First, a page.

Obituary of R.T.´Dick´ France published in THE TIMES of London, Thursday 23February 2012
PROF. REV. ALISTER MCGRATH
Dick France was a New Testament scholar and Principal of Wycliffe Hall, Oxford and known for his thoughtful and gracious brand of evangelicalism. Prof. ALister McGrath was both a friend and colleague, succeeding him as Principal of Wycliffe Hall.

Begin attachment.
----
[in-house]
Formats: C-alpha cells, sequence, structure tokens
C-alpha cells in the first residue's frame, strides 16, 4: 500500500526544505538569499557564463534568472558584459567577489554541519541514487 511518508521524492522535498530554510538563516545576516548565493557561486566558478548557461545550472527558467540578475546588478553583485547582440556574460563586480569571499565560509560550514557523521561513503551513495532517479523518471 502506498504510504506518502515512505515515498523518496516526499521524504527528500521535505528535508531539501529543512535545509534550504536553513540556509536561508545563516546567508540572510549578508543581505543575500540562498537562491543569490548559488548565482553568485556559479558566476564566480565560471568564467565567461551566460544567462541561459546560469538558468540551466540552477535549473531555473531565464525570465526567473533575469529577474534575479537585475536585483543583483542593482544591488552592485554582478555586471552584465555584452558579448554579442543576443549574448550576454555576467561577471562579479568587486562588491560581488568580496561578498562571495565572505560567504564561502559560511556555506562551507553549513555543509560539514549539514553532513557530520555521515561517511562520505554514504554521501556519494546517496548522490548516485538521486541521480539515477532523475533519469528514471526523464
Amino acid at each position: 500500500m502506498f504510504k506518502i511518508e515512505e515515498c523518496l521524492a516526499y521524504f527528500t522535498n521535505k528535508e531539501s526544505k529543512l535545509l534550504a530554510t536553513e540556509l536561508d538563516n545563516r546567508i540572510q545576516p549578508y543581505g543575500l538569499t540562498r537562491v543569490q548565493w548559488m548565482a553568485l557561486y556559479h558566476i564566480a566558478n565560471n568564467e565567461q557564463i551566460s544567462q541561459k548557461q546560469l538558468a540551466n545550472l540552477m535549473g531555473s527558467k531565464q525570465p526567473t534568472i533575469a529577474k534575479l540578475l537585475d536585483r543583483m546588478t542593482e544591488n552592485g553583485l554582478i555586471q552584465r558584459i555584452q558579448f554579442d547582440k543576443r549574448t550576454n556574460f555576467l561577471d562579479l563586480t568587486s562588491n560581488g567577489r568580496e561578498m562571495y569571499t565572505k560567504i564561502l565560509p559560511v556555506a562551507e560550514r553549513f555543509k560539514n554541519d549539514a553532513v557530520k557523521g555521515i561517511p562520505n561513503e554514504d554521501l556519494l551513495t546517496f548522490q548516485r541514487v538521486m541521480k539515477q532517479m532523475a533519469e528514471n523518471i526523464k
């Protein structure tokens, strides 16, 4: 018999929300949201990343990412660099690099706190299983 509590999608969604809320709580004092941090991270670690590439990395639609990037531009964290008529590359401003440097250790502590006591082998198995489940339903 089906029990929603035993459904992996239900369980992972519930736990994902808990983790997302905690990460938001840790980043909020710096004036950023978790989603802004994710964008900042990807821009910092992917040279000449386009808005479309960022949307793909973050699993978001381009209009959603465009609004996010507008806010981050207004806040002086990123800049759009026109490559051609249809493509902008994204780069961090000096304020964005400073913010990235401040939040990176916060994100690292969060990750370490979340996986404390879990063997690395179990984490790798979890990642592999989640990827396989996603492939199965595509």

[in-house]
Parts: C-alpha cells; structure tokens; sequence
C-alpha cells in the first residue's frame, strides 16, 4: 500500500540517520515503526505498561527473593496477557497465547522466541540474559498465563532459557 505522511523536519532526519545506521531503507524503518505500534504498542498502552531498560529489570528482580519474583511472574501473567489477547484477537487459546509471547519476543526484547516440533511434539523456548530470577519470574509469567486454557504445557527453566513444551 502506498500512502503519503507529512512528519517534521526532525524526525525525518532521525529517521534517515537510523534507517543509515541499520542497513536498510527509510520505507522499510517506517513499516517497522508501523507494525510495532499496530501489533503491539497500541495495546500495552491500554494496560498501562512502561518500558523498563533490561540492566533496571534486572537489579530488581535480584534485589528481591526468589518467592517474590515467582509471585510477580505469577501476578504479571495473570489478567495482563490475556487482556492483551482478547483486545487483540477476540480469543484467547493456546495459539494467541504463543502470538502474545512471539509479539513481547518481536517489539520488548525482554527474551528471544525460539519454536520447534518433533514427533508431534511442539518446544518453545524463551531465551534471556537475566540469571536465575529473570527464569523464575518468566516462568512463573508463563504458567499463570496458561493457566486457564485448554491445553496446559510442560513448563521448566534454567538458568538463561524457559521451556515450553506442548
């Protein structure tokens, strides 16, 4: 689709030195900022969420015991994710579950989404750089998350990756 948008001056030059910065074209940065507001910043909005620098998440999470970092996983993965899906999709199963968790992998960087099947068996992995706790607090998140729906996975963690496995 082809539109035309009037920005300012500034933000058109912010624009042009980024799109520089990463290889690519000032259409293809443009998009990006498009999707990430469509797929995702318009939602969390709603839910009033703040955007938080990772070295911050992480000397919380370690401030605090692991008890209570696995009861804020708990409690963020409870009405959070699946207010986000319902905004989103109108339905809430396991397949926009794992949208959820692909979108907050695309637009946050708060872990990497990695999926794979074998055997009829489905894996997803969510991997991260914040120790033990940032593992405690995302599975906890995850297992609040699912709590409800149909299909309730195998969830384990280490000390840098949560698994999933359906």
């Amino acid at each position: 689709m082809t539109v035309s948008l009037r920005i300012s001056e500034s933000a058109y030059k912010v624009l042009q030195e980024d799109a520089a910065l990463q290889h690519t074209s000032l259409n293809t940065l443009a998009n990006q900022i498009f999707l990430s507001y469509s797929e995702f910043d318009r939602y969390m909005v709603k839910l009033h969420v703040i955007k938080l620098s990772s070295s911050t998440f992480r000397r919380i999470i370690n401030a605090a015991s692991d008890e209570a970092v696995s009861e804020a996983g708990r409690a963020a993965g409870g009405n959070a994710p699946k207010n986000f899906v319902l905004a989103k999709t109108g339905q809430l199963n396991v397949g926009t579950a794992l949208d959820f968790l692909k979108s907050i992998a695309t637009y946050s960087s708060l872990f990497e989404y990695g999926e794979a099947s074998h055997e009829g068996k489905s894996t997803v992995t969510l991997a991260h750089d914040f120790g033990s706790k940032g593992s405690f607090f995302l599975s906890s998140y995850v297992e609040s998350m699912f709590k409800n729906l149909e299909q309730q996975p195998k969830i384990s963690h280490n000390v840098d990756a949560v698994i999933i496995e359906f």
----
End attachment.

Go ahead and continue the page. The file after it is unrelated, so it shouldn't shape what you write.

R. T. (³Dick´) France was a leading New Testament scholar and theological educator.Originally a student of classics at Oxford, he brought his linguistic and scholarly toolsto the study of the text of the New Testament. His PhD was one of the first to emergefrom the University of Bristol¶s newly established Faculty of Theology in the 1960s,and led to his appointment as a part-time lecturer in the New Testament at TyndaleHall, Bristol, where he had trained for ministry in the Church of England.France was a leading representative of a thoughtful, informed, reflective and graciousevangelicalism. During the 1960s and 1970s, under the leadership of John Stott(obituary July 29, 2011) and his circle, evangelicalism had begun to set to one side itsearlier isolationism, and was reconnecting with the life of the Church and the wider academic world. France was an outstanding example of the new style of evangelicalism that began to blossom in that age. Firmly rooted in both his faith andscholarship, he was willing to explore and engage in questions that had hitherto beenignored or feared. By the late 1970s he had established his reputation as a NewTestament scholar who was able to hold together the worlds of critical scholarshipand personal faith, and became a role model to many younger evangelical scholars,wrestling with issues of biblical interpretation.Richard Thomas France was born in 1938 in Londonderry. After studying at BradfordGrammar School, he went up to Balliol College, Oxford, in 1956 to study LiteraeHumaniores. In 1960 he moved to Tyndale Hall, Bristol, to prepare for ordination inthe Church of England, combining this with his doctoral research at the University of Bristol on Jesus and the Old Testament. He was ordained in 1966 and spent threeyears serving as curate at St Matthew¶s church, Cambridge.France¶s interest in theological education led him to spend his next four years as alecturer in biblical studies at the University of Ife (now Obafemi AwolowoUniversity) in Nigeria. He returned to England in 1973 as librarian of Tyndale House,Cambridge, which was then emerging as a leading research centre for the study of thehistory and literature of the New Testament. He would remain involved with TyndaleHouse, eventually becoming its Warden.In 1981 France moved to London Bible College (now London School of Theology),initially as senior lecturer in New Testament. His administrative gifts and stronginterpersonal skills led to his being appointed Vice-Principal two years later. Hissuccess in that role led to him returning to Oxford in 1989 to succeed Canon G. N.Shaw as Principal of Wycliffe Hall, one of the Church of England¶s theologicalcolleges. His scholarly reputation and easy-going manner drew students, allowing himto expand both the student body and the number of teaching staff. France paid